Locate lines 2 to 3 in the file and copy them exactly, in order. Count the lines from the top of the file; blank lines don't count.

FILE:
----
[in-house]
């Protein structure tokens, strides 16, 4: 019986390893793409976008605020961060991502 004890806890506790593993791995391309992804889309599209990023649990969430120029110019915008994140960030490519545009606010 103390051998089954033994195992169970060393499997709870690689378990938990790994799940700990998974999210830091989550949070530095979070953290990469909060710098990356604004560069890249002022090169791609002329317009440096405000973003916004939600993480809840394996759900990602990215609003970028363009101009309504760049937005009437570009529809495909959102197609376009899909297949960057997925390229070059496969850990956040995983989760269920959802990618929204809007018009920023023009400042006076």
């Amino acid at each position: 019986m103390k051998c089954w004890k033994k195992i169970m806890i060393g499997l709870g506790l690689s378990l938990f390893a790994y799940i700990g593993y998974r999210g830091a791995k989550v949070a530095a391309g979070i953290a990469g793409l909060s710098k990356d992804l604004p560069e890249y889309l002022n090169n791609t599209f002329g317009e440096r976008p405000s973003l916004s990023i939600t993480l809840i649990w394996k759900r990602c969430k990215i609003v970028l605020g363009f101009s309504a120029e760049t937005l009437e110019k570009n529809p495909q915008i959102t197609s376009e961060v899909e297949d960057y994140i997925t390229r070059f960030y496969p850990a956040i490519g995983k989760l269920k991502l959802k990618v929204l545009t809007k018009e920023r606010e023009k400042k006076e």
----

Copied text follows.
């Protein structure tokens, strides 16, 4: 019986390893793409976008605020961060991502 004890806890506790593993791995391309992804889309599209990023649990969430120029110019915008994140960030490519545009606010 103390051998089954033994195992169970060393499997709870690689378990938990790994799940700990998974999210830091989550949070530095979070953290990469909060710098990356604004560069890249002022090169791609002329317009440096405000973003916004939600993480809840394996759900990602990215609003970028363009101009309504760049937005009437570009529809495909959102197609376009899909297949960057997925390229070059496969850990956040995983989760269920959802990618929204809007018009920023023009400042006076």
């Amino acid at each position: 019986m103390k051998c089954w004890k033994k195992i169970m806890i060393g499997l709870g506790l690689s378990l938990f390893a790994y799940i700990g593993y998974r999210g830091a791995k989550v949070a530095a391309g979070i953290a990469g793409l909060s710098k990356d992804l604004p560069e890249y889309l002022n090169n791609t599209f002329g317009e440096r976008p405000s973003l916004s990023i939600t993480l809840i649990w394996k759900r990602c969430k990215i609003v970028l605020g363009f101009s309504a120029e760049t937005l009437e110019k570009n529809p495909q915008i959102t197609s376009e961060v899909e297949d960057y994140i997925t390229r070059f960030y496969p850990a956040i490519g995983k989760l269920k991502l959802k990618v929204l545009t809007k018009e920023r606010e023009k400042k006076e």